China’s Compass system is a bit of a mystery on how it will compare to GPS III once it is operational, but, with their large internal market and strong base of electronics manufacturers (which can be ‘encouraged’ by their government), you simply know that this will be a commercial success. You can draw comparisons to Compass being like Apple back in late 1990s perhaps (when Steve Jobs returned for an encore and drove Apple to design the iPod, among new products, saving it from irrelevancy or bankruptcy). Apple has its legions of fans, who will buy anything that it churns out. China has a billion people and its products are sold globally. So, if the Chinese government requires that all aircraft navigation components used within China (and for the many governments around the world it supports) have Compass-compatible capabilities, voila! — We have a commercial success. In fact, the announced features of Compass are not quite up to par with GPS III and Galileo, but, as we all know it is marketing sizzle or retail muscle that can drive sales (Hello, Apple). Expect surprises here in a few years. In fact, we can liken Compass to the reduced operating system that Apple has developed for its iPhones and iPads, iOS. When it first debuted, iOS did not garner much respect from Microsoft and others, but, after a few upgrades to the software and the sexy devices which house it, iOS has effectively won the battle of OSs on devices (with more battles to come … especially with Google’s Andriod and the forthcoming Microsoft Windows 8). So, the lesson learned here is not to count out China in regards to GNSS, since it is not always the best technical system which wins commercially, but the one which appeals to end-users the best and controls the electronics chipsets that drive devices. Let’s see if the spirit of Steve Jobs emerges in a satellite control center in Beijing.
The European Union’s Galileo system can probably take credit for pushing the U.S. the most to upgrade. When the EU decided not to depend upon GPS for all of its needs (we use to have a kill switch in GPS to knock out service selectively, which is being phased out now) and develop its own capability, this probably helped spur the U.S. to upgrade our GPS system. It’s reasonable to compare Galileo to a pre-IPO Google, since IPOs are risky, and most lose money for investors. But, every now and then when the stars align properly (pun intended), expectations are met and then surpassed. Galileo has the capability to spur yet more innovation, especially if China and Russia decide to invest in even further upgrades to surpass the EUs planned services. The Galileo satellite constellation will be generally compatible and (mostly) interoperable with the GPS and GLONASS systems. The yet-to-be-operational Galileo service will have a combination of free and paid premium services, and in our analogy, it can be compared to Google’s Android operating system (for phones and tablet computers) before it was publicly available since it competes directly with GPS (Microsoft Windows), GLONASS (UNIX) and Compass (Apple iOS). Google earns its revenue stream from ads derived by users of its various services, and the Android platform is essentially another platform to drive more revenue, as supported by additional services. Galileo partially follows this (outside of directly charging customers, which Google rarely does). Let’s see if the EU has a Google IPO on its hands.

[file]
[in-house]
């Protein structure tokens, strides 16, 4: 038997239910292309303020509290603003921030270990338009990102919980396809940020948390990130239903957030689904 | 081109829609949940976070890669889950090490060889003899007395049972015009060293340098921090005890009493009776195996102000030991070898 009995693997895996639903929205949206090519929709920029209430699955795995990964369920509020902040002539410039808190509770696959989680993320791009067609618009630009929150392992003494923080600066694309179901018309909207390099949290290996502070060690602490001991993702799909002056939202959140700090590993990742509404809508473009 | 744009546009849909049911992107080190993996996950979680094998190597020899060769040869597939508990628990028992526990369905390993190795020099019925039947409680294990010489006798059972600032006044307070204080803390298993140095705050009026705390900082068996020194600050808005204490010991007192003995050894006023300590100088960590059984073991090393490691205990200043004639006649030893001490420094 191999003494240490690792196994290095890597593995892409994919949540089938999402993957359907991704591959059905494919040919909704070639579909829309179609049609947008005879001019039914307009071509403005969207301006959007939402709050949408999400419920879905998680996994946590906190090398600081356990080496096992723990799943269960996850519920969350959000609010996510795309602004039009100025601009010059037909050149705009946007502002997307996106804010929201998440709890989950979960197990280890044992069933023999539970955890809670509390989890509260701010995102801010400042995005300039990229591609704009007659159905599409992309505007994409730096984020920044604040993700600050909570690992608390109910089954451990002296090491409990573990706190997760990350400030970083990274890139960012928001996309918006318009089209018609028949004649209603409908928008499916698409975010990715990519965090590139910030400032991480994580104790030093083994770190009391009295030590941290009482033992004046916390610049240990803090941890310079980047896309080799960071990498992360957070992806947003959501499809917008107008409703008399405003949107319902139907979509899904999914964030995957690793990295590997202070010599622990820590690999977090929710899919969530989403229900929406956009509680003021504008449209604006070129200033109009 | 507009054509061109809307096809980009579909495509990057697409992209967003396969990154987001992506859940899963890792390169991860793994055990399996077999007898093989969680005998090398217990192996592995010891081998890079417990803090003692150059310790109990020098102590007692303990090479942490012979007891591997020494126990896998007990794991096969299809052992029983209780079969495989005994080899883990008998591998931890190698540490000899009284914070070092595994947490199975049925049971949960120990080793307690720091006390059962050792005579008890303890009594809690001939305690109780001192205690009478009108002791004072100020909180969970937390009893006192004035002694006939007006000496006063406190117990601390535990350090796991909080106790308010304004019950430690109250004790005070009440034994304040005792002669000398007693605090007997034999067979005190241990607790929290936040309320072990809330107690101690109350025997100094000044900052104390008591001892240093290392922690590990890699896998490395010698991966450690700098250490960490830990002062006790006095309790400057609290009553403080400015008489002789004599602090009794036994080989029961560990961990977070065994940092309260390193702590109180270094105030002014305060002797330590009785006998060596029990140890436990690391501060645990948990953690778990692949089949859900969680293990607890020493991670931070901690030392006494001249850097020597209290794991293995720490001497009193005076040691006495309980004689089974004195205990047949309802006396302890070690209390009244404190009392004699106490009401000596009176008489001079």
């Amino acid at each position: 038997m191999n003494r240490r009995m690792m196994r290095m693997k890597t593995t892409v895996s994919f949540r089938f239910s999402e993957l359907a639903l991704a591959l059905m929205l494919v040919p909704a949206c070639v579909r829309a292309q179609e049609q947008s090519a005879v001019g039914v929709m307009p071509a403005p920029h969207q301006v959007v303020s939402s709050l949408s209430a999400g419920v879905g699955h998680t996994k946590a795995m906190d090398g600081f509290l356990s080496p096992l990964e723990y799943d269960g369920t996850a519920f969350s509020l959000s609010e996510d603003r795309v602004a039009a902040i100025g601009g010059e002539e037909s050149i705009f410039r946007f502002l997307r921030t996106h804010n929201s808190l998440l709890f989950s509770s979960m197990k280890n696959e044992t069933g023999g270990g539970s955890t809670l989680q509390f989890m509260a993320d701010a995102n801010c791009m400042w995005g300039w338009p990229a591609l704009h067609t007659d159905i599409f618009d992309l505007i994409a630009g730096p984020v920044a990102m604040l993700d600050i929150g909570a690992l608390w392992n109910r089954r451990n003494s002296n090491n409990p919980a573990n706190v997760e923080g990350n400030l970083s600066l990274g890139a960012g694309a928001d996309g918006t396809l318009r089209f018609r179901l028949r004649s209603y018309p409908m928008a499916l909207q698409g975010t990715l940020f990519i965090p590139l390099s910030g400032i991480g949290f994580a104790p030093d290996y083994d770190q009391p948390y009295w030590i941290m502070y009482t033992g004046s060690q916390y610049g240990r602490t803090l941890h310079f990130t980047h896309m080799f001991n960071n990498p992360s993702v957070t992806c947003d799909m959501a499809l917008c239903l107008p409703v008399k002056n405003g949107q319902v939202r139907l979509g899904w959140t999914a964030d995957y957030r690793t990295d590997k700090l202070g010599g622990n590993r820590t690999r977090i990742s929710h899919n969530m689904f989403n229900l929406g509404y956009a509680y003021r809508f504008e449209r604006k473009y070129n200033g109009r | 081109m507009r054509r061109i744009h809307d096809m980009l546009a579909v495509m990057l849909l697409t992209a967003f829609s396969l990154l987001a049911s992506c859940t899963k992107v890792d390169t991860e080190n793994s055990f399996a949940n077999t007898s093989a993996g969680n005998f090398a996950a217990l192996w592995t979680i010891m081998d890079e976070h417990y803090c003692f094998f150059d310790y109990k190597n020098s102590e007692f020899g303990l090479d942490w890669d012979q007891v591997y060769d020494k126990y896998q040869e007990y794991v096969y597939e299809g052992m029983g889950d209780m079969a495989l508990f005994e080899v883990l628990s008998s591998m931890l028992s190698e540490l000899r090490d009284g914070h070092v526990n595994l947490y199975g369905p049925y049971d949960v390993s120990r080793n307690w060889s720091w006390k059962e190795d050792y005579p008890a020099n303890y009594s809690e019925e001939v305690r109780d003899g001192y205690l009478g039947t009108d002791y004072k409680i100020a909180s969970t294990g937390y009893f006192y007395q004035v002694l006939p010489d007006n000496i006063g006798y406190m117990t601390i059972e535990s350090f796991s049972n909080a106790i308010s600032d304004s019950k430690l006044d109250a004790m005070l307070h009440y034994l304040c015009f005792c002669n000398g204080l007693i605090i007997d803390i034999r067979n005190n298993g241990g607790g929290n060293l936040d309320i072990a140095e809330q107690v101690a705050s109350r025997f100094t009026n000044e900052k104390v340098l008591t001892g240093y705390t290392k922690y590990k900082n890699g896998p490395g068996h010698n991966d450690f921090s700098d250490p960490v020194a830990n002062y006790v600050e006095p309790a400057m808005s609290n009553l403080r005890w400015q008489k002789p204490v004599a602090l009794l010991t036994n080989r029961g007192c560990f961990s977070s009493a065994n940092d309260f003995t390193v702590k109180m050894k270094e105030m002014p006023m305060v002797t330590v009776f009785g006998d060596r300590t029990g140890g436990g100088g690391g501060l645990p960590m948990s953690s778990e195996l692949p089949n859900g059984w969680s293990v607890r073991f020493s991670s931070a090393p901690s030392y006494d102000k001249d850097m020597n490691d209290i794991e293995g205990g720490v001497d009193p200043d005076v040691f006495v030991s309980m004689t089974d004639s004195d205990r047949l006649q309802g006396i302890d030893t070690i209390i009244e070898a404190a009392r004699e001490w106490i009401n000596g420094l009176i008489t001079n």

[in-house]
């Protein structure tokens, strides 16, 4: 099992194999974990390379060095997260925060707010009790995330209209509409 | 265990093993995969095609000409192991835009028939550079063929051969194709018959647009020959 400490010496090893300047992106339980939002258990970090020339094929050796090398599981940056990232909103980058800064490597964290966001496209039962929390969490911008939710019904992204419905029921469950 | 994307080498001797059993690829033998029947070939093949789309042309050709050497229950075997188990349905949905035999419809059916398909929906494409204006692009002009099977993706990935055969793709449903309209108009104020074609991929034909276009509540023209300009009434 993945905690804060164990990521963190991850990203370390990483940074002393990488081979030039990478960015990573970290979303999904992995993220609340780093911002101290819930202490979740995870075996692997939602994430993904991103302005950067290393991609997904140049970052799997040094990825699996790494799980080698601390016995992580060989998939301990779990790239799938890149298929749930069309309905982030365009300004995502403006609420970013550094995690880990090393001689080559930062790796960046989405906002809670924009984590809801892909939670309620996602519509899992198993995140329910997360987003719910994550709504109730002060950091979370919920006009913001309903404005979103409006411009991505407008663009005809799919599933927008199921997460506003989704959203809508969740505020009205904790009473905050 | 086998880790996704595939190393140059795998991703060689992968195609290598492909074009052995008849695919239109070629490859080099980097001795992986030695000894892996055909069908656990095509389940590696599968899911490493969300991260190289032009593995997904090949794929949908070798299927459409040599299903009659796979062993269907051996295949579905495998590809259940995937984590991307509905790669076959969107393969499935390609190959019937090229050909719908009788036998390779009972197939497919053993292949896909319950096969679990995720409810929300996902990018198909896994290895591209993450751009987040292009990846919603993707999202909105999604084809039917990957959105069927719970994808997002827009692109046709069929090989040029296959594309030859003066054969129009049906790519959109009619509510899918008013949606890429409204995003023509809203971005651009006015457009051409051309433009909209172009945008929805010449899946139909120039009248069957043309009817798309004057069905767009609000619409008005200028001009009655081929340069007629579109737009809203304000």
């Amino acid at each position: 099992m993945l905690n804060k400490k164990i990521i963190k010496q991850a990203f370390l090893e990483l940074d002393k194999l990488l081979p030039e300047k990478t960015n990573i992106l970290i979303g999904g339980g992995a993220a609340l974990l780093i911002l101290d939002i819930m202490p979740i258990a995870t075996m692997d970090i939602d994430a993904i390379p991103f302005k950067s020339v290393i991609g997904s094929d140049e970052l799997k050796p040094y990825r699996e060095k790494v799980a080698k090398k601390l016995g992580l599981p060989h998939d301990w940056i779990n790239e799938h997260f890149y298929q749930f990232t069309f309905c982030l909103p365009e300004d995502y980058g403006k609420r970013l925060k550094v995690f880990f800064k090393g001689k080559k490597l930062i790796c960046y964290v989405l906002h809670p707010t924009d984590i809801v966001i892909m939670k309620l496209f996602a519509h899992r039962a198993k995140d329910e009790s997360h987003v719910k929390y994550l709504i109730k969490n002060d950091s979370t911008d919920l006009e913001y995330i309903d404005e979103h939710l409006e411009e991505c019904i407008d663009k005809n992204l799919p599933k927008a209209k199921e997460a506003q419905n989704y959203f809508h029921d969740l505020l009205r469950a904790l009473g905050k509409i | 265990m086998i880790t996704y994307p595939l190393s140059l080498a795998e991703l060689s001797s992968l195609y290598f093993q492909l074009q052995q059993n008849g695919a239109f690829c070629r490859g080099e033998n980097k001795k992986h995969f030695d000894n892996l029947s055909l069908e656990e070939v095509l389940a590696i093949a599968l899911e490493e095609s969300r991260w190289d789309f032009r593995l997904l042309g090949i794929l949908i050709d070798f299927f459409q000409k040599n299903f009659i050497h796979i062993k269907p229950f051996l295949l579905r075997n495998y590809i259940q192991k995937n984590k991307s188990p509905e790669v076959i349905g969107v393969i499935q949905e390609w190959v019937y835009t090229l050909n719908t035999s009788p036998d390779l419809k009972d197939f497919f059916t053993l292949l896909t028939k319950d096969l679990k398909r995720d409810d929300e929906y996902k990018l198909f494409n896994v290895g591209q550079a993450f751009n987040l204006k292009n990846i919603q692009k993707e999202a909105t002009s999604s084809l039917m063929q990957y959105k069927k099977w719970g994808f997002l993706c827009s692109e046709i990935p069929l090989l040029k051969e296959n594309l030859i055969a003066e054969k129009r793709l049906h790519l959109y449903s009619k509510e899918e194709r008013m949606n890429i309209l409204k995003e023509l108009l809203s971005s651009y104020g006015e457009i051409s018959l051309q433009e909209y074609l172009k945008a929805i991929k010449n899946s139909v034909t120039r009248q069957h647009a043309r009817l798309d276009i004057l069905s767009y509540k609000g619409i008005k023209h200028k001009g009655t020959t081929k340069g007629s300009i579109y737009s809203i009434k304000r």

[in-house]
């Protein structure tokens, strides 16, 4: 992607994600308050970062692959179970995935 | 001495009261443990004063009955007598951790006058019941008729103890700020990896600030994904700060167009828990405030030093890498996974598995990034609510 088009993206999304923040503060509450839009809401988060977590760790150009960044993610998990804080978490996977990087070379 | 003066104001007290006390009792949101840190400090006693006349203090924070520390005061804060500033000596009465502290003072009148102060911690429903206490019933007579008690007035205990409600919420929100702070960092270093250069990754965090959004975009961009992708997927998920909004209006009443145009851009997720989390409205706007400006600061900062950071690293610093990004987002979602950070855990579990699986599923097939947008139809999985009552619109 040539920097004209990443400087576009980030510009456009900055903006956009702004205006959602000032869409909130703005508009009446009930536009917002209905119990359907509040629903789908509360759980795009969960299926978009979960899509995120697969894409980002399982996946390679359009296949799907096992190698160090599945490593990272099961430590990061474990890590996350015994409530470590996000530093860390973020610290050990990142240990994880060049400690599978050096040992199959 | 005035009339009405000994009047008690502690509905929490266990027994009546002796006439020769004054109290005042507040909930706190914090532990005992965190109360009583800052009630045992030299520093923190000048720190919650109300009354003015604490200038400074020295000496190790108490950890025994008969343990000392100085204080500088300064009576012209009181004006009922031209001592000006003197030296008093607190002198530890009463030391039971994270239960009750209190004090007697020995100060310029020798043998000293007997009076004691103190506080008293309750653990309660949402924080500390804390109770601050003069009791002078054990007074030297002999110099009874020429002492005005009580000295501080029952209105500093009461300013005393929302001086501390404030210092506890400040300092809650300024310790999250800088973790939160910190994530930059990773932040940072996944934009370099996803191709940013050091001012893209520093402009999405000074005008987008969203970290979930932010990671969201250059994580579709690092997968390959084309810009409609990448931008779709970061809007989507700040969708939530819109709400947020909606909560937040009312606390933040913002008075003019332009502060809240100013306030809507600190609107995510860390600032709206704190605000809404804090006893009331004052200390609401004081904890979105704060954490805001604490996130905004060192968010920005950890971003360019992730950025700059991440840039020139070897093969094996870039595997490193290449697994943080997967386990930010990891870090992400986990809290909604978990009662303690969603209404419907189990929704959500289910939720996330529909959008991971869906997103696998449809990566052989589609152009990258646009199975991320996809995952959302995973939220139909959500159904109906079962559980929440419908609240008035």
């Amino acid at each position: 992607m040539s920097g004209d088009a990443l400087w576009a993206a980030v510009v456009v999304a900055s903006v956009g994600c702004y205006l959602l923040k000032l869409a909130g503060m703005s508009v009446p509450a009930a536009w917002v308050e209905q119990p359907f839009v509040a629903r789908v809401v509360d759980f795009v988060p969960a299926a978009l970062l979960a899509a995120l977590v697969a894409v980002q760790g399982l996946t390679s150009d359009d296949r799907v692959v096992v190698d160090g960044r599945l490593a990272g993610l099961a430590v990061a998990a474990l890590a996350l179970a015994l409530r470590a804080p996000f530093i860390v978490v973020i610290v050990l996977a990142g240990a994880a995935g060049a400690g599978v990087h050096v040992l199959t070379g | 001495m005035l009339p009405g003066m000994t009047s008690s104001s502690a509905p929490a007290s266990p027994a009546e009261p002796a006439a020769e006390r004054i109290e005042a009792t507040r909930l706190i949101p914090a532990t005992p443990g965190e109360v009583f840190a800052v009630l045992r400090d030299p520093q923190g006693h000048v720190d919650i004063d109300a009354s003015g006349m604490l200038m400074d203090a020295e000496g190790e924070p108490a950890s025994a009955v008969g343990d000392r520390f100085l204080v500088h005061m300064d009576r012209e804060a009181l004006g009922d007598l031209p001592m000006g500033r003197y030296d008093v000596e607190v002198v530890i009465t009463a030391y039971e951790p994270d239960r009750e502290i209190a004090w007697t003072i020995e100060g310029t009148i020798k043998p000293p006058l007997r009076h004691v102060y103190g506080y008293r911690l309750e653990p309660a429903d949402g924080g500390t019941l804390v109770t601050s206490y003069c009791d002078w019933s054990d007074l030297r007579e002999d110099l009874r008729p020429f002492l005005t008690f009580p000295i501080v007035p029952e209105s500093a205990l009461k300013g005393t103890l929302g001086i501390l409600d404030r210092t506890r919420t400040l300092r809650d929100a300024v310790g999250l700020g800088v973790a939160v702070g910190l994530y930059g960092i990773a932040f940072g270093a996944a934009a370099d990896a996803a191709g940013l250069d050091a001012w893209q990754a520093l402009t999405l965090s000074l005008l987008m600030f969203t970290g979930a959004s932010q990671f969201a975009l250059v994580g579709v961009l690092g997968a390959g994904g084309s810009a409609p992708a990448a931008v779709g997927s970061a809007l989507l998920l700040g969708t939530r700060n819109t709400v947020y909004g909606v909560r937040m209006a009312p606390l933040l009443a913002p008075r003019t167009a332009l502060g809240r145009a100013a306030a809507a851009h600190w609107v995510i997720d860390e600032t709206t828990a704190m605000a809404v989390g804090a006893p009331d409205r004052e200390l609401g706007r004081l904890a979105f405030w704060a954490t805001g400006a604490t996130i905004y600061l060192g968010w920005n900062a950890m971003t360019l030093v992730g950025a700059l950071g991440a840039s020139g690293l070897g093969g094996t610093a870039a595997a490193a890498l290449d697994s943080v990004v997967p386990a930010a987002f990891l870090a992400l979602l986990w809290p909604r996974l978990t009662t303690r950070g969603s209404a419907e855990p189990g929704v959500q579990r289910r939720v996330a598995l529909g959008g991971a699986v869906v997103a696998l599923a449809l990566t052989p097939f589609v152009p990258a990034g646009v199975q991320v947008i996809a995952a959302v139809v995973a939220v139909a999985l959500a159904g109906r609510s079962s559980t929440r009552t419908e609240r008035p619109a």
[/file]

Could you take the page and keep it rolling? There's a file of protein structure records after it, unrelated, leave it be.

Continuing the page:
Each major release helps one of these leapfrog the others to appeal to software vendors (i.e. avionics manufacturers), and to end users (all of us).
New Civilian Services Provided by GPS III & Other New Developments
To better understand where each of the GNSS satellite constellations are going, we need to briefly cover some of the key new selling points of the next-generation services.
Originally, the GPS system deployed one type of radio signal, L1 C/A, for civilian use. Three new signals are being added in GPS III (the legacy L1 C/A signal will remain for backward compatibility), and these are the key points of each:
1. L2C: This new signal is clearer and easier to receive than the legacy L1 C/A signal used by most GPS receivers today, and supports challenging environments such as urban settings, under significant tree cover, as well as indoors (there is nowhere to hide). Using L2C with legacy L1 C/A allows equipment to compensate for ionospheric delay error for a particular GPS satellite by comparing the two signals, which addresses one of the main issues for GPS. Present-day civilian GPS is accurate to about three meters, but GPS systems using L2C should be accurate to within approximately one meter.